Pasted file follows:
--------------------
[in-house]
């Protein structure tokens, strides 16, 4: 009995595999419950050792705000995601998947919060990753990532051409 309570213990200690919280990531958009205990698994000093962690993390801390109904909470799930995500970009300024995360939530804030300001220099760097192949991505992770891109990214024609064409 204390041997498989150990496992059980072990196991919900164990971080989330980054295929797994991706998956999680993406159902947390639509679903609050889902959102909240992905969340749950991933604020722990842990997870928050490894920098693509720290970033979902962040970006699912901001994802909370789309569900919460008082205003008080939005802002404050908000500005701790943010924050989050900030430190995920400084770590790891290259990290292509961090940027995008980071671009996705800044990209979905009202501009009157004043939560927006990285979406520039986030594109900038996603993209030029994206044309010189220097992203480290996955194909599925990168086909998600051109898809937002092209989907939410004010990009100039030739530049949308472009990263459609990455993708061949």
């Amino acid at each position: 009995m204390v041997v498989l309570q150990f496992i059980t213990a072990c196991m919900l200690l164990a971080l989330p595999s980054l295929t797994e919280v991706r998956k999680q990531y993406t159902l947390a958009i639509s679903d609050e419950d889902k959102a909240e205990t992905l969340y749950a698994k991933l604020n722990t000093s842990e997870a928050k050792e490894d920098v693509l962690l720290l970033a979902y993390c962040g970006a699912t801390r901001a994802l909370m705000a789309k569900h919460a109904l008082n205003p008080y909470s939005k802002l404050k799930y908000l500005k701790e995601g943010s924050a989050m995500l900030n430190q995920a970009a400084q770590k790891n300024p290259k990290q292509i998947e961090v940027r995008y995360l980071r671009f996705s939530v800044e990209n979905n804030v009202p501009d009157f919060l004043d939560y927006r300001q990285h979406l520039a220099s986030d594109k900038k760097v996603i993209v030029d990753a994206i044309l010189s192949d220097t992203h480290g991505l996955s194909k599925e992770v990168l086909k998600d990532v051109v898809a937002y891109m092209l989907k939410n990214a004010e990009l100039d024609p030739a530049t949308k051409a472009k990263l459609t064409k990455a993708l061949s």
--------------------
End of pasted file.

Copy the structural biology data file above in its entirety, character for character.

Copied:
[in-house]
């Protein structure tokens, strides 16, 4: 009995595999419950050792705000995601998947919060990753990532051409 309570213990200690919280990531958009205990698994000093962690993390801390109904909470799930995500970009300024995360939530804030300001220099760097192949991505992770891109990214024609064409 204390041997498989150990496992059980072990196991919900164990971080989330980054295929797994991706998956999680993406159902947390639509679903609050889902959102909240992905969340749950991933604020722990842990997870928050490894920098693509720290970033979902962040970006699912901001994802909370789309569900919460008082205003008080939005802002404050908000500005701790943010924050989050900030430190995920400084770590790891290259990290292509961090940027995008980071671009996705800044990209979905009202501009009157004043939560927006990285979406520039986030594109900038996603993209030029994206044309010189220097992203480290996955194909599925990168086909998600051109898809937002092209989907939410004010990009100039030739530049949308472009990263459609990455993708061949």
């Amino acid at each position: 009995m204390v041997v498989l309570q150990f496992i059980t213990a072990c196991m919900l200690l164990a971080l989330p595999s980054l295929t797994e919280v991706r998956k999680q990531y993406t159902l947390a958009i639509s679903d609050e419950d889902k959102a909240e205990t992905l969340y749950a698994k991933l604020n722990t000093s842990e997870a928050k050792e490894d920098v693509l962690l720290l970033a979902y993390c962040g970006a699912t801390r901001a994802l909370m705000a789309k569900h919460a109904l008082n205003p008080y909470s939005k802002l404050k799930y908000l500005k701790e995601g943010s924050a989050m995500l900030n430190q995920a970009a400084q770590k790891n300024p290259k990290q292509i998947e961090v940027r995008y995360l980071r671009f996705s939530v800044e990209n979905n804030v009202p501009d009157f919060l004043d939560y927006r300001q990285h979406l520039a220099s986030d594109k900038k760097v996603i993209v030029d990753a994206i044309l010189s192949d220097t992203h480290g991505l996955s194909k599925e992770v990168l086909k998600d990532v051109v898809a937002y891109m092209l989907k939410n990214a004010e990009l100039d024609p030739a530049t949308k051409a472009k990263l459609t064409k990455a993708l061949s």